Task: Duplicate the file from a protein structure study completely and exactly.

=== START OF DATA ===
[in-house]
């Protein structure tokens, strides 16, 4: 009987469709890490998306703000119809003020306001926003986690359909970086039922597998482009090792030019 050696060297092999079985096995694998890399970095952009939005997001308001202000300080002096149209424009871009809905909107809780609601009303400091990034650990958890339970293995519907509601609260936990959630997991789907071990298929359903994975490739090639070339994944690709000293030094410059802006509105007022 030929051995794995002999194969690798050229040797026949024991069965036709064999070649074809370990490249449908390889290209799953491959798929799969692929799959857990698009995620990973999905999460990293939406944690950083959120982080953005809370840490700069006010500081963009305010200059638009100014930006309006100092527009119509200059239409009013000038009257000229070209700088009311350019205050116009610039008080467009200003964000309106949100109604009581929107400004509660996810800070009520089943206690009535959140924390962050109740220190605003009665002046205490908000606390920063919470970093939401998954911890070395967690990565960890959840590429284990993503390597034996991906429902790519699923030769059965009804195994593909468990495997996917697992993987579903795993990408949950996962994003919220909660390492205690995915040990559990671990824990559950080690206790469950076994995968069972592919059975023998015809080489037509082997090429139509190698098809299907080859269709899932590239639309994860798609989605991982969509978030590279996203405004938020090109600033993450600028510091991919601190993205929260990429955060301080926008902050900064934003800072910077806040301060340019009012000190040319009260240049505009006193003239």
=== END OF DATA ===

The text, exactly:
[in-house]
């Protein structure tokens, strides 16, 4: 009987469709890490998306703000119809003020306001926003986690359909970086039922597998482009090792030019 050696060297092999079985096995694998890399970095952009939005997001308001202000300080002096149209424009871009809905909107809780609601009303400091990034650990958890339970293995519907509601609260936990959630997991789907071990298929359903994975490739090639070339994944690709000293030094410059802006509105007022 030929051995794995002999194969690798050229040797026949024991069965036709064999070649074809370990490249449908390889290209799953491959798929799969692929799959857990698009995620990973999905999460990293939406944690950083959120982080953005809370840490700069006010500081963009305010200059638009100014930006309006100092527009119509200059239409009013000038009257000229070209700088009311350019205050116009610039008080467009200003964000309106949100109604009581929107400004509660996810800070009520089943206690009535959140924390962050109740220190605003009665002046205490908000606390920063919470970093939401998954911890070395967690990565960890959840590429284990993503390597034996991906429902790519699923030769059965009804195994593909468990495997996917697992993987579903795993990408949950996962994003919220909660390492205690995915040990559990671990824990559950080690206790469950076994995968069972592919059975023998015809080489037509082997090429139509190698098809299907080859269709899932590239639309994860798609989605991982969509978030590279996203405004938020090109600033993450600028510091991919601190993205929260990429955060301080926008902050900064934003800072910077806040301060340019009012000190040319009260240049505009006193003239």